Activity

Optimizing Graduate Medical Trainee (Resident) Hours and Work Schedules to Improve Patient Safety


Type: Consensus Study
Topics: Biomedical and Health Research, Quality and Patient Safety
Board: Board on Health Care Services

Activity Description

The Institute of Medicine formed a consensus committee to: 

1) synthesize current evidence on medical resident schedules and healthcare safety.

 

2) develop strategies to enable optimization of work schedules to improve safety in the healthcare work environment. The strategies recommended will take into account the learning and experience that residents must achieve during their training. The recommendations will be structured to optimize both the quality of care and the educational objectives.

 

The committee was asked to deliver its report in 12 months, and thus focused on two priority tasks-each with component tasks as well as related issues to be considered as relevant to the main task but not necessarily studied in depth. Although the issues studied are broad ones, to permit comprehensive coverage of the priority issues in the specified timeframe, the scope was limited to medical residents (versus all physicians or all healthcare workers) and their work schedules (versus all work processes or the entire work environment). The committee was asked to consider the impact of recommended actions on costs; however, a detailed cost analysis was outside the scope of the study.

 

Task #1: Review and Synthesize Evidence on Optimal Resident Work Schedules, including:

 

  • Evidence on the relationship between resident work schedules, resident performance, and the quality of care delivered by residents-specifically patient safety. Consider also evidence on the safety of the residents, the education and training experience of the residents, the quality of the interactions from both the resident and patient perspective, and other aspects of safety and quality of care such as care hand-offs and transitions.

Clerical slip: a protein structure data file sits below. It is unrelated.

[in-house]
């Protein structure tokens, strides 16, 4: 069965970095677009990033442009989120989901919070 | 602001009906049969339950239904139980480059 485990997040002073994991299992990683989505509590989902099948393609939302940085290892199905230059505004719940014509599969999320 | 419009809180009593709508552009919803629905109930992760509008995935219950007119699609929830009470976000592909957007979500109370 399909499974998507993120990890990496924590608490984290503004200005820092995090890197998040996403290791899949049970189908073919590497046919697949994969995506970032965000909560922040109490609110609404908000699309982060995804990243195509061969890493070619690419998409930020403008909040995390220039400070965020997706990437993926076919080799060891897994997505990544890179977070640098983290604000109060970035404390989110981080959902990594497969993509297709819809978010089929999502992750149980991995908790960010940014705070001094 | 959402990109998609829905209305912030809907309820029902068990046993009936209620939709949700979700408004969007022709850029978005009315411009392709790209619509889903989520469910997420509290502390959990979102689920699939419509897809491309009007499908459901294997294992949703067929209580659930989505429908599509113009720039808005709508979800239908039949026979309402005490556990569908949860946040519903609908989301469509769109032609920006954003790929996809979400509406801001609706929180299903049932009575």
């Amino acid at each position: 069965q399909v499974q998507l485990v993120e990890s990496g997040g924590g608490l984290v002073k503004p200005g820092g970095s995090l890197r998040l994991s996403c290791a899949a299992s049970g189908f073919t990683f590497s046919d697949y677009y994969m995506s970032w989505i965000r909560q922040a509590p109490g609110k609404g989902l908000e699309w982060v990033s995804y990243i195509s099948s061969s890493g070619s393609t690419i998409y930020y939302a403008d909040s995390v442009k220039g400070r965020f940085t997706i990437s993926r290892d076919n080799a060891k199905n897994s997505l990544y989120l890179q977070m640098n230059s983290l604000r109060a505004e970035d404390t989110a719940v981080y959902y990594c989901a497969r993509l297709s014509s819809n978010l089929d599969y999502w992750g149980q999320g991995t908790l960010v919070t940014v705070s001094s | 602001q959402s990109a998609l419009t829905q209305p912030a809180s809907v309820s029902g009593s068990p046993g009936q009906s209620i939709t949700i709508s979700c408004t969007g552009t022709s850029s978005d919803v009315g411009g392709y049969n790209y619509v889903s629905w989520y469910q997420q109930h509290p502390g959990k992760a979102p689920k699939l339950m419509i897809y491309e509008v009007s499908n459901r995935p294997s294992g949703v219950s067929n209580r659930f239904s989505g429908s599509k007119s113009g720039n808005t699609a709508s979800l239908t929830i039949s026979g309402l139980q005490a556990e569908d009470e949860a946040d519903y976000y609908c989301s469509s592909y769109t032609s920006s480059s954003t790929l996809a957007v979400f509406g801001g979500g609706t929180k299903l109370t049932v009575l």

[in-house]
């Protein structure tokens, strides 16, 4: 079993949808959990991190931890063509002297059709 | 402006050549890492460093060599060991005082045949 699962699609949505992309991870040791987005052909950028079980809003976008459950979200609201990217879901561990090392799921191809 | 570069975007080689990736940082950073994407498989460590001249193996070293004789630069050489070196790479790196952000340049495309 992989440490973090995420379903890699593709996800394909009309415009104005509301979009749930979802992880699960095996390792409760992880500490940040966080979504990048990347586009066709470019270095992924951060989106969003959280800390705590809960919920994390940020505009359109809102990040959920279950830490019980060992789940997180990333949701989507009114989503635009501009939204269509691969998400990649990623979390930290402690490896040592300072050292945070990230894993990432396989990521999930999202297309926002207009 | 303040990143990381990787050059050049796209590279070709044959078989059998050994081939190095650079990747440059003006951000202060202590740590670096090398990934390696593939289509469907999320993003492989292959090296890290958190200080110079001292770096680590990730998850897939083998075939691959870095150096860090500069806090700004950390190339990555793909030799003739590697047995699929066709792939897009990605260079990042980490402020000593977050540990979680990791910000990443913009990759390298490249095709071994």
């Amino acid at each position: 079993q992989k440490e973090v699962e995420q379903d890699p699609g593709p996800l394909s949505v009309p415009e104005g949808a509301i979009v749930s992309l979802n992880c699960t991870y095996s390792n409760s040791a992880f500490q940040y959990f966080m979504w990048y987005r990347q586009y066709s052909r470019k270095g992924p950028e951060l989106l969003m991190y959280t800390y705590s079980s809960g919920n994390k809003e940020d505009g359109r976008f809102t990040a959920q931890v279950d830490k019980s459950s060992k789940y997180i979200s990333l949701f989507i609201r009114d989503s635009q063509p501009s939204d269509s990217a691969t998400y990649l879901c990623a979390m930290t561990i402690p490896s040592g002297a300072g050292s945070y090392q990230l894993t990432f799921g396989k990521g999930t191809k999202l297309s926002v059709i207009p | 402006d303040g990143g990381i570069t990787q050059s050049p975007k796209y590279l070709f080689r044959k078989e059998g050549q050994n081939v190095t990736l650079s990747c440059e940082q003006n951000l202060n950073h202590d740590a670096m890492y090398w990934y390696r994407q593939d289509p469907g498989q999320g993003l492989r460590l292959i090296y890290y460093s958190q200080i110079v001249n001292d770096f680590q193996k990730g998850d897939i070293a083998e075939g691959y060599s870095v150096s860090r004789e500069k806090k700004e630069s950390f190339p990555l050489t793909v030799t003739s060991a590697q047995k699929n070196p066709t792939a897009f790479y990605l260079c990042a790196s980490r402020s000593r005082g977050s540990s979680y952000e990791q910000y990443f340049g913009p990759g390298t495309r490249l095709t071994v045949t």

As relevant, consider evidence on the relationship between sleep, fatigue, work schedules, and performance for other health care professionals as well as generally.

 

  • Evidence on the strategies, practices, interventions, and tools that have been employed in the United States, Australia, Canada, Europe, New Zealand and elsewhere to optimize the work schedules for residents to assure the safety and quality of patient care. Identify barriers to change and strategies for overcoming them. Examine how related issues are handled such as staffing, financial costs, and other resources. Consider also other approaches to the nature of resident work and the role of the resident (such as assigning tasks traditionally assigned to medical residents to other healthcare professionals) and resident training (such as use of simulations).

As relevant, consider approaches to similar issues in other healthcare work environments and other industries as well as more general issues such as teamwork and organizational culture.

 

Task #2: Develop Strategies for Implementing Optimal Resident Work Schedules

 

  • Make recommendations for how the strategies, practices, interventions, and tools identified in Task #1 can be implemented to optimize resident schedules to improve the safety of the healthcare work environment and the quality of care.
  • Recommend actions for stakeholders including residents, hospitals, professional societies, accrediting bodies, administrators and funders of residency training programs, federal and state agencies, and policymakers at all levels. Identify actions that can be taken in the short- and long-term. The recommendations should specify who should take what actions to create a care environment that is safe for patients, residents, and other health workers. Recommendations should also address anticipated barriers to change such as the culture of medical education and health care institutions.

Consider and describe the consequences of these recommended actions for the cost of medical training and of health care. As discussed above, costs are to be considered in general terms--the task is not to develop explicit cost estimates for recommended changes.

 

This project was sponsored by the Agency for Healthcare Research and Quality, Department of Health and Human Services. The approximate start date for the project was September 4, 2007. A report was issued at the end of the project after approximately 18 months.

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